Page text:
Tag Archives: indieID

#indieID – “Are We There Yet?”

The goal is not to arrive, but to BECOME! We “become” through experiences, encounters and evolution which are ongoing occurrences. We exhaust our efforts and cheapen the value of life experiences by moving hastily to arrive at a place instead of being fully engaged in each experience that creates the journey to our destination.

Simply put, I don’t believe that we ever ARRIVE, but we constantly show up as we evolved and transform into who we already are. As emerging talent, new artist, indie artist and a national brand you never stop becoming no matter how much you accomplish. The hard work, dedication, investment, strategic movement and humility that pushed your movement must be used to maintain and advance your status. No matter who knows you, there is someone what has never heard of you and/or doesn’t know your work. PRIDE will lead you to STRONG DELUSION in thinking that you have “arrived” and the arrival status grants you privilege and luxury.

Surely, your hard work, accomplishments and accolades deserve a pause for salute, but while you’re “paused” someone else is working to become what you’ve paused to BECOME. Artist Development is ongoing throughout the life of your career. A smart and artist is always editing, fine tuning, reshaping and expanding to remain relevant to their audience.

We arrive once we’ve reached the END of the journey. KEEP PUSHING!!

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Posted by on May 21, 2014 in indieID


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#indieID Talk Back!

Most times I offer scripted advice for your reference and ongoing artist development, but today I want to “talk back” about a few observations that I make daily regarding artist engagement on social media.

It’s critical that you make a positive impression “off stage” because in most cases the gate keepers and those who have the influence to help you have already decided NOT to pay attention to your “on stage” performance. For instance, be practical, precise and positive when you write an online bio/description. List key points, relevant and accurate information. There is no need to list all 12 of your hobbies, 7 titles, 9 occupations and 3 nicknames!!! If this information is relevant to your CAREER as an artists, over time, when needed, as needed it will come to light and help enhance and define your artist profile. Don’t ‘hashtag’ “Jesus Freak” but post profanity, nude or suggestive images.  THIS behavior not only reflects your faith and beliefs, but it reveals your character, maturity and integrity. Be consistent in your message, image and presentation.  Don’t blame the public for judging, commenting or evaluating what they see – YOU turnt up! (LOL).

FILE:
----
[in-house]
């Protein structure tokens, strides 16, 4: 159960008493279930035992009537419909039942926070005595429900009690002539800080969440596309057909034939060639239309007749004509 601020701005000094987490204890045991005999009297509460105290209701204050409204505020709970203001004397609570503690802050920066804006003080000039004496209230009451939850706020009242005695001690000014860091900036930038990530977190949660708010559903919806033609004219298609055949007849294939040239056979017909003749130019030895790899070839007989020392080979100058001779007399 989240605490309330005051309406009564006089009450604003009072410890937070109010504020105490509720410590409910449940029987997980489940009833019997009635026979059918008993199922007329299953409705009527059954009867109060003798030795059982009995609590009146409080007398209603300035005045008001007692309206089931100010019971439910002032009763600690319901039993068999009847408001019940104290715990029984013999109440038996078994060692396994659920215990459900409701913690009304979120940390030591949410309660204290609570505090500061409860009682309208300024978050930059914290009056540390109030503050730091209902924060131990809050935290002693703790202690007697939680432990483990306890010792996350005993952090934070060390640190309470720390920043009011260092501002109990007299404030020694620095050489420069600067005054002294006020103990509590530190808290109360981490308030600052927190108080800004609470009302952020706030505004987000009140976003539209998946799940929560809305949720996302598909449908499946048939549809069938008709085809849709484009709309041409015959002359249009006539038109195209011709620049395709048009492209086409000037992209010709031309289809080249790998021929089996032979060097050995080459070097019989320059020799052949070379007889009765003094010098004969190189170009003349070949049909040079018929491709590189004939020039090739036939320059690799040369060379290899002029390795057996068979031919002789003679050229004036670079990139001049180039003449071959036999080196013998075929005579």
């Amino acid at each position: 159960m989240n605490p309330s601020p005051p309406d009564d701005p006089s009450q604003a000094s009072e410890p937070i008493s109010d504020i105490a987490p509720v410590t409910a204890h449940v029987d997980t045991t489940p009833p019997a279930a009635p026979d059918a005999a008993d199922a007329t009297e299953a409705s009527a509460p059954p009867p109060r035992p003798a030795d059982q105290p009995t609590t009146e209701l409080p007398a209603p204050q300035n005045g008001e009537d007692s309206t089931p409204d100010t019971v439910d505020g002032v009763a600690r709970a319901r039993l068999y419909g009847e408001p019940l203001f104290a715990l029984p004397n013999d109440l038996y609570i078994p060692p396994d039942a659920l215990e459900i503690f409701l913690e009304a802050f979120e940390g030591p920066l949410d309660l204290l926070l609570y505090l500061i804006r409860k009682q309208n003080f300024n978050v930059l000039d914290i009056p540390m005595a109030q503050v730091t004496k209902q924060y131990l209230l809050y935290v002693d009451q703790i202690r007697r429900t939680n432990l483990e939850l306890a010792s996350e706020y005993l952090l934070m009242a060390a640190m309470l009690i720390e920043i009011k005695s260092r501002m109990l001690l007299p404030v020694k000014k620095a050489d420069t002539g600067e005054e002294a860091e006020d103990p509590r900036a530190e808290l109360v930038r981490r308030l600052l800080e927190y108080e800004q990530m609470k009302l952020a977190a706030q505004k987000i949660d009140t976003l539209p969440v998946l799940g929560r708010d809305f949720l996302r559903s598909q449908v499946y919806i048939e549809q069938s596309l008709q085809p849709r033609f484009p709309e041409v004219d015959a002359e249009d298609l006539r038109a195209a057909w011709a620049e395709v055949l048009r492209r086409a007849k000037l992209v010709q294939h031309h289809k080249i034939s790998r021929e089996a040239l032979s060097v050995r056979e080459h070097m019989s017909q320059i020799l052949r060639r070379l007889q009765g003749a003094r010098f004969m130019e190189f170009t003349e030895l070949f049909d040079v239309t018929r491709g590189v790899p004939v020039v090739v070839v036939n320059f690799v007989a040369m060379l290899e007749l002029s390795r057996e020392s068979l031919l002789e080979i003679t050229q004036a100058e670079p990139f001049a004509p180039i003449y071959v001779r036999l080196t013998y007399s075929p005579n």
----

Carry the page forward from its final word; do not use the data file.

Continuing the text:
Appraoch people of influence as PEOPLE. It’s okay to say “hello”… “good afternoon”… be considerate. Don’t just be greedy for attention, validation or acceptance by ignore the PERSON (behind the opportunity), who could potentially help you. Just because somesone does music for a living doesn’t mean that they want to hear YOUR music! Stop pushing up on music professionals and then taking offense when then don’t respond or APPROACH you in the same manner. Learn to respect people MORE THAN YOU NEED WHAT THEY CAN DO FOR YOU.  For example an artist started following me a few days ago, and like clock work sent me a random tweet about her music… without ever making a formal introduction. If she had, she woulda found out that  I don’t accept unsolicited materials. Little things like that can make a difference in how you are remembered. And just because it’s christian/gospel music doesn’t mean I want it! It’s called SPAM – unsolicited content. Take the time to present yourself properly.  Find out HOW to approach other artists, producers, radio, press, managers and other professionals in the music marketplace.  Each outlet has a specific use/need for your contents as well a preferred way to accept and consume your work. Just make the effort before you blow your opportunity.  AND another thing, I advised an artist on how to approach me or any of my colleagues to get us to listen, but he still decided to be cocky a year later by recklessly making random post on my #twitter and #instagram timelines about his music. When I rejected him, then he decided to “dismiss me” by calling me a “good christian.” None of that matters to me – EVER!!!!!!! This dude could win 15 Grammys, but I won’t play or feature any of his music at my events. Why? Because I don’t have too! Selecting music is very subjective… GIVE ME A REASON!

I’m open to your questions, comments and feedback.  Post here on the blog or email me directly at

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Posted by on April 8, 2014 in indieID


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#indieID “On Stage Performance Techniques”

As a performer your goal is NOT to sing or play perfectly… YOUR GOAL IS TO COMMUNICATE!

Tell a story – take them on a journey – give them something to FEEL, REMEMBER and DO.

ARTIST RELATIONSHIP – You Are Always Communicating From The Stage
People don’t come to see an “artist”, but they come to see people. PEOPLE who have the gift of music and feel compelled to share with the world.
There are 4 key elements in your ability to communicate affectively: Mental/Emotional/Physical/Spiritual